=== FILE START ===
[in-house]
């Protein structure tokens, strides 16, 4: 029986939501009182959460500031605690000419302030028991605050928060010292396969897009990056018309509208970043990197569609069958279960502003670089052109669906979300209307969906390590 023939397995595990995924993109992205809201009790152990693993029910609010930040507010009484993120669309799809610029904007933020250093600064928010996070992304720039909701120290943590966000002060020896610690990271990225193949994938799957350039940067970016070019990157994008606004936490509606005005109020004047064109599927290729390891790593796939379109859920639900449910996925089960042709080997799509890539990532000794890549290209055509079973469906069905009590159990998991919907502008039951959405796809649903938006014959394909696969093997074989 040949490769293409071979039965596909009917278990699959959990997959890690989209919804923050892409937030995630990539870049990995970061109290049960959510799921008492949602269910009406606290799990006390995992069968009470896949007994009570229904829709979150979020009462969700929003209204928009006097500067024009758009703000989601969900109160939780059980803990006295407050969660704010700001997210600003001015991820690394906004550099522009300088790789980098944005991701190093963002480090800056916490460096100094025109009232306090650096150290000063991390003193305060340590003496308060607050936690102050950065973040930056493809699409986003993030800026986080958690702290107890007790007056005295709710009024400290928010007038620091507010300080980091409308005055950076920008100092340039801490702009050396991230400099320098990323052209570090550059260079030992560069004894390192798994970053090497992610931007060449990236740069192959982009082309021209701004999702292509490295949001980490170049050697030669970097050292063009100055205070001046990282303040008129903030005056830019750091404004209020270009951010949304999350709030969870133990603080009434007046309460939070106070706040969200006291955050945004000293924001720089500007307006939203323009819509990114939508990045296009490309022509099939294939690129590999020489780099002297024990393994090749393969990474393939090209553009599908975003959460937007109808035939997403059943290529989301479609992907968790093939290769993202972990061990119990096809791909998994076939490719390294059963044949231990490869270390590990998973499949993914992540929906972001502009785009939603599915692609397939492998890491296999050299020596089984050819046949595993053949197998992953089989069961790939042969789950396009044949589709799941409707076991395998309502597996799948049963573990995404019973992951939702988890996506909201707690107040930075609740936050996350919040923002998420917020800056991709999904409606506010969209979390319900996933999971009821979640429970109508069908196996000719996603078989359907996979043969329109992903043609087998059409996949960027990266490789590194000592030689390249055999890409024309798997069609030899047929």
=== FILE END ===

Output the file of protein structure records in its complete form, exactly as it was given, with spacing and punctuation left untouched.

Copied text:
[in-house]
């Protein structure tokens, strides 16, 4: 029986939501009182959460500031605690000419302030028991605050928060010292396969897009990056018309509208970043990197569609069958279960502003670089052109669906979300209307969906390590 023939397995595990995924993109992205809201009790152990693993029910609010930040507010009484993120669309799809610029904007933020250093600064928010996070992304720039909701120290943590966000002060020896610690990271990225193949994938799957350039940067970016070019990157994008606004936490509606005005109020004047064109599927290729390891790593796939379109859920639900449910996925089960042709080997799509890539990532000794890549290209055509079973469906069905009590159990998991919907502008039951959405796809649903938006014959394909696969093997074989 040949490769293409071979039965596909009917278990699959959990997959890690989209919804923050892409937030995630990539870049990995970061109290049960959510799921008492949602269910009406606290799990006390995992069968009470896949007994009570229904829709979150979020009462969700929003209204928009006097500067024009758009703000989601969900109160939780059980803990006295407050969660704010700001997210600003001015991820690394906004550099522009300088790789980098944005991701190093963002480090800056916490460096100094025109009232306090650096150290000063991390003193305060340590003496308060607050936690102050950065973040930056493809699409986003993030800026986080958690702290107890007790007056005295709710009024400290928010007038620091507010300080980091409308005055950076920008100092340039801490702009050396991230400099320098990323052209570090550059260079030992560069004894390192798994970053090497992610931007060449990236740069192959982009082309021209701004999702292509490295949001980490170049050697030669970097050292063009100055205070001046990282303040008129903030005056830019750091404004209020270009951010949304999350709030969870133990603080009434007046309460939070106070706040969200006291955050945004000293924001720089500007307006939203323009819509990114939508990045296009490309022509099939294939690129590999020489780099002297024990393994090749393969990474393939090209553009599908975003959460937007109808035939997403059943290529989301479609992907968790093939290769993202972990061990119990096809791909998994076939490719390294059963044949231990490869270390590990998973499949993914992540929906972001502009785009939603599915692609397939492998890491296999050299020596089984050819046949595993053949197998992953089989069961790939042969789950396009044949589709799941409707076991395998309502597996799948049963573990995404019973992951939702988890996506909201707690107040930075609740936050996350919040923002998420917020800056991709999904409606506010969209979390319900996933999971009821979640429970109508069908196996000719996603078989359907996979043969329109992903043609087998059409996949960027990266490789590194000592030689390249055999890409024309798997069609030899047929």